At Lit Hub, Morgan Jerkins reflects on the importance of researching and telling her family’s story, as seen in her new book, Wandering in Strange Lands: A Daughter of the Great Migration Reclaims Her Roots. “The closer I moved towards my subjects and their homelands, the more intimate the book became,” Jerkins writes. “The more I researched, the more I knew what was at stake. I knew methodological data was not enough. To detail Black living and death, I needed a gumbo of tools: journals, articles, scholarly interviews, oral history, and personal history. I didn’t ignore the omissions—I exposed them. I confessed my frustration and I spoke of the foundation for these omissions. Then I kept going because I had to.”
On this day 124 years ago Raymond Chandler, hardest of the hard-boiled, was born. To celebrate the father of Philip Marlowe see these letters Chandler wrote to some of his contemporaries, listen to Chandler’s interview with Ian Fleming, and enjoy a couple classic Chandlerisms. Most importantly, read “The Simple Art of Murder,” the greatest essay about the mystery novel ever written.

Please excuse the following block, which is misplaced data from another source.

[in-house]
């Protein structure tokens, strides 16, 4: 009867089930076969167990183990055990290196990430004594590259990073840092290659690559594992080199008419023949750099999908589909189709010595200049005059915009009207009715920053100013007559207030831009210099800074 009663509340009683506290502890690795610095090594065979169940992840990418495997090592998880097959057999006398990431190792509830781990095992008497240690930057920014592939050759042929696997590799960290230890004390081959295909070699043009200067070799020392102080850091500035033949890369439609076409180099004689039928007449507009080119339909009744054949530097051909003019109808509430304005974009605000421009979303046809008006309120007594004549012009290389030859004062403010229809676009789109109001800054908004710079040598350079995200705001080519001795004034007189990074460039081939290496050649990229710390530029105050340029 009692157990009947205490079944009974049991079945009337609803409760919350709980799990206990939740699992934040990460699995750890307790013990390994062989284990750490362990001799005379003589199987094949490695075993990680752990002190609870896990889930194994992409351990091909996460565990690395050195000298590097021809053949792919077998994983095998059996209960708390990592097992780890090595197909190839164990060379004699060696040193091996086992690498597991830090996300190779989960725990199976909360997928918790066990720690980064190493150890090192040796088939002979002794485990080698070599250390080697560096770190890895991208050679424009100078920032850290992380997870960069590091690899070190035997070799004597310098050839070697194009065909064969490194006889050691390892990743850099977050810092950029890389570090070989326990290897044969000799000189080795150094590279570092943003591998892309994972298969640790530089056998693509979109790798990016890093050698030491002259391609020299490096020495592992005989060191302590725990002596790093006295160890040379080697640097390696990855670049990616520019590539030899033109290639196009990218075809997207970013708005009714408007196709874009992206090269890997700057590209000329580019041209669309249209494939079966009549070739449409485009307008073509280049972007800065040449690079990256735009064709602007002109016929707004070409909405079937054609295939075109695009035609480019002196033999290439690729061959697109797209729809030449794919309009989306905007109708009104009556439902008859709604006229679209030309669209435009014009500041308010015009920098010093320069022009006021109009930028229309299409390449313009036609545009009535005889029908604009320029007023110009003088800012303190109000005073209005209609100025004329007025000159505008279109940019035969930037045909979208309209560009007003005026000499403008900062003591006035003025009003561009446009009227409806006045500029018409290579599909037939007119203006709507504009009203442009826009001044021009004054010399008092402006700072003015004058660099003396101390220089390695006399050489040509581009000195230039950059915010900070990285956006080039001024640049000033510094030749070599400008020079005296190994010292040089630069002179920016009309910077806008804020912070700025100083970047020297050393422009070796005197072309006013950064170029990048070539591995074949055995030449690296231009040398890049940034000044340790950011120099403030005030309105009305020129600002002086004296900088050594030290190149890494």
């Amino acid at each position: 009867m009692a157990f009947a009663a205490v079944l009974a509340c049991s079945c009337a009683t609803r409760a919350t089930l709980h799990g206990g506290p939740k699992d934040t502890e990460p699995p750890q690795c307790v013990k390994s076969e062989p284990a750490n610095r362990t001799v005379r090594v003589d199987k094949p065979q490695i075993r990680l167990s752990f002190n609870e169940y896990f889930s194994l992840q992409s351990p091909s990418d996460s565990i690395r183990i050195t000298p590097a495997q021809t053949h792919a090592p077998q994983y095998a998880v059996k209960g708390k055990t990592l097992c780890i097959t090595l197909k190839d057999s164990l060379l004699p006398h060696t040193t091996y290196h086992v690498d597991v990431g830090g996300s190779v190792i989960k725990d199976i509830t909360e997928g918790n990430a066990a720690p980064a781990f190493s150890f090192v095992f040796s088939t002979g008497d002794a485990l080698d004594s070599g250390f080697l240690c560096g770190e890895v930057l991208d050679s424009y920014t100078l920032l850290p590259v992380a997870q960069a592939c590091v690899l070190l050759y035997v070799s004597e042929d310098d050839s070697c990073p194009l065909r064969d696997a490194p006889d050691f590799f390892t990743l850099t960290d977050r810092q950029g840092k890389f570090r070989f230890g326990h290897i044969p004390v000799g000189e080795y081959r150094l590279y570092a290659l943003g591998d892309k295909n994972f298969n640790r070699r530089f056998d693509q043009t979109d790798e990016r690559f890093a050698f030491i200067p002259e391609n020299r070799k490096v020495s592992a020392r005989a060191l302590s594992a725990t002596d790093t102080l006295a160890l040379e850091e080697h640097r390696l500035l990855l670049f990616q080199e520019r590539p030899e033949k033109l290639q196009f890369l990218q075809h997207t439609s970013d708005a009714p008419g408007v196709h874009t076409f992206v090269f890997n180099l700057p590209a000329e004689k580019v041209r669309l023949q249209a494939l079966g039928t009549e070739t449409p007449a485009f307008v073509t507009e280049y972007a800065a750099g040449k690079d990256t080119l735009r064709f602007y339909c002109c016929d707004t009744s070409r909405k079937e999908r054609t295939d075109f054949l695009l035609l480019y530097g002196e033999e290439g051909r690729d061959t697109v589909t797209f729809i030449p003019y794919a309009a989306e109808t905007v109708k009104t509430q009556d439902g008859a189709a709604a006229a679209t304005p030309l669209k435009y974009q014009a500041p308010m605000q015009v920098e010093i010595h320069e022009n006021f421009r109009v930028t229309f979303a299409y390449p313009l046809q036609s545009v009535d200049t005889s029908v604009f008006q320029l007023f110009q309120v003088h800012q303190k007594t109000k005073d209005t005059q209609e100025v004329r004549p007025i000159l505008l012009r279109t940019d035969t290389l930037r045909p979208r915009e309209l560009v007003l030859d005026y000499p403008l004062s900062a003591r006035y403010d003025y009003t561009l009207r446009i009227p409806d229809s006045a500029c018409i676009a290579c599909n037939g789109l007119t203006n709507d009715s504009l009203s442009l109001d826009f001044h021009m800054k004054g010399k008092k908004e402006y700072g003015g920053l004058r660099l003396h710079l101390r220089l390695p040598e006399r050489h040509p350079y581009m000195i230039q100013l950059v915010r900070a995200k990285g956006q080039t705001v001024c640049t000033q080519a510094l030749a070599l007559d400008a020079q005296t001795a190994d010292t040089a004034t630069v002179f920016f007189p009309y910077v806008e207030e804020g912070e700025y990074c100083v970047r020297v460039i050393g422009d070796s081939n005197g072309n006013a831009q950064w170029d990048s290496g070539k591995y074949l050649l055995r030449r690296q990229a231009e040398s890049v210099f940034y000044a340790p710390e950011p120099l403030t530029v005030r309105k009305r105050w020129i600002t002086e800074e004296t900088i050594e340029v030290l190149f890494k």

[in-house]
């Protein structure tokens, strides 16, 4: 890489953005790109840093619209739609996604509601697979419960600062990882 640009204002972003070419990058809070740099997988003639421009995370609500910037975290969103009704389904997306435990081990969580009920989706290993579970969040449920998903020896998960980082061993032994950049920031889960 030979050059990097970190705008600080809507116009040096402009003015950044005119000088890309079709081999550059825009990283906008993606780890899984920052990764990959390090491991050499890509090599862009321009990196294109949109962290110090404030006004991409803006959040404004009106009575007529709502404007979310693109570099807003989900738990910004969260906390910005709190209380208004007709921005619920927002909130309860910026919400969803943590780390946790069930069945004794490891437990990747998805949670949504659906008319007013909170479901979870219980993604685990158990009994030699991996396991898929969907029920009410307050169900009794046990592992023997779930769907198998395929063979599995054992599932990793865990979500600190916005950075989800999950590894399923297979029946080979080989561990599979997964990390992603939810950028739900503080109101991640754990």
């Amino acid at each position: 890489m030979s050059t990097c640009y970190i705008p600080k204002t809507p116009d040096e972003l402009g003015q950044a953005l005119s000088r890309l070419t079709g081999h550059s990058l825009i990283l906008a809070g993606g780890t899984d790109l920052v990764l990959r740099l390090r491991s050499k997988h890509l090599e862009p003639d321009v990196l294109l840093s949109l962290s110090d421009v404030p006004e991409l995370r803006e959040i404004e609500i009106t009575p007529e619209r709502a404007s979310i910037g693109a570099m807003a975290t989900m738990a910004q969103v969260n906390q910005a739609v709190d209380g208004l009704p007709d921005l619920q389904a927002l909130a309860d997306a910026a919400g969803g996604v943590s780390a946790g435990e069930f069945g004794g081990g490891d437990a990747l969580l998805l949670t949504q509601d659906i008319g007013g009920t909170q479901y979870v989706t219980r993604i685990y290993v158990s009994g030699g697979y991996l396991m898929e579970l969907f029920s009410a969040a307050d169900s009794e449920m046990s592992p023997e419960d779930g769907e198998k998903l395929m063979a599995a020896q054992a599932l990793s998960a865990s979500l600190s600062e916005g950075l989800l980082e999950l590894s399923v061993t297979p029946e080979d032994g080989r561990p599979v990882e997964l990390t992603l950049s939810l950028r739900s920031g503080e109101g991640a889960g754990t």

Photographers who are tired of weddings should start shooting book covers. When New Directions asked to use one of Allen Frame’s photos for the cover of Robert Bolaño’s Last Evenings on Earth, he gave them access to his archive instead. Today, nine Frame photos have been used on Bolaño book covers. You can view them here or at New York City’s Gitterman Gallery.
A writer in her own right, Sybille Lacan reflects on her experience as the daughter of famous psychoanalyst Jacques Lacan. She writes, “Father, for our birthdays, would give us superb gifts (I believe it took me far too long to understand it was not he who had picked them out).”